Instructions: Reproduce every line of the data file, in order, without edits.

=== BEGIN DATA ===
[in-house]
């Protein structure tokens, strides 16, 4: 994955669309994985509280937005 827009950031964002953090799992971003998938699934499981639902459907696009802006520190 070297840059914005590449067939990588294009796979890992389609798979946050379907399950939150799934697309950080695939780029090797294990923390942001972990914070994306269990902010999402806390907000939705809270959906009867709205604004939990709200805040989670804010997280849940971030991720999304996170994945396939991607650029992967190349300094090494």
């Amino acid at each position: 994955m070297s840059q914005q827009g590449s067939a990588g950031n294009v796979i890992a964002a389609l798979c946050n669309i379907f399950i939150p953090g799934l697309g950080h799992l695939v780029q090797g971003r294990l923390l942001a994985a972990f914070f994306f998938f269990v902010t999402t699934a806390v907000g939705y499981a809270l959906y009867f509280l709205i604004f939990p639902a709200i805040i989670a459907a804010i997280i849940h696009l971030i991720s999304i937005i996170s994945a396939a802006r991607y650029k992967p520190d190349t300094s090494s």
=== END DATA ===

[in-house]
């Protein structure tokens, strides 16, 4: 994955669309994985509280937005 827009950031964002953090799992971003998938699934499981639902459907696009802006520190 070297840059914005590449067939990588294009796979890992389609798979946050379907399950939150799934697309950080695939780029090797294990923390942001972990914070994306269990902010999402806390907000939705809270959906009867709205604004939990709200805040989670804010997280849940971030991720999304996170994945396939991607650029992967190349300094090494």
């Amino acid at each position: 994955m070297s840059q914005q827009g590449s067939a990588g950031n294009v796979i890992a964002a389609l798979c946050n669309i379907f399950i939150p953090g799934l697309g950080h799992l695939v780029q090797g971003r294990l923390l942001a994985a972990f914070f994306f998938f269990v902010t999402t699934a806390v907000g939705y499981a809270l959906y009867f509280l709205i604004f939990p639902a709200i805040i989670a459907a804010i997280i849940h696009l971030i991720s999304i937005i996170s994945a396939a802006r991607y650029k992967p520190d190349t300094s090494s």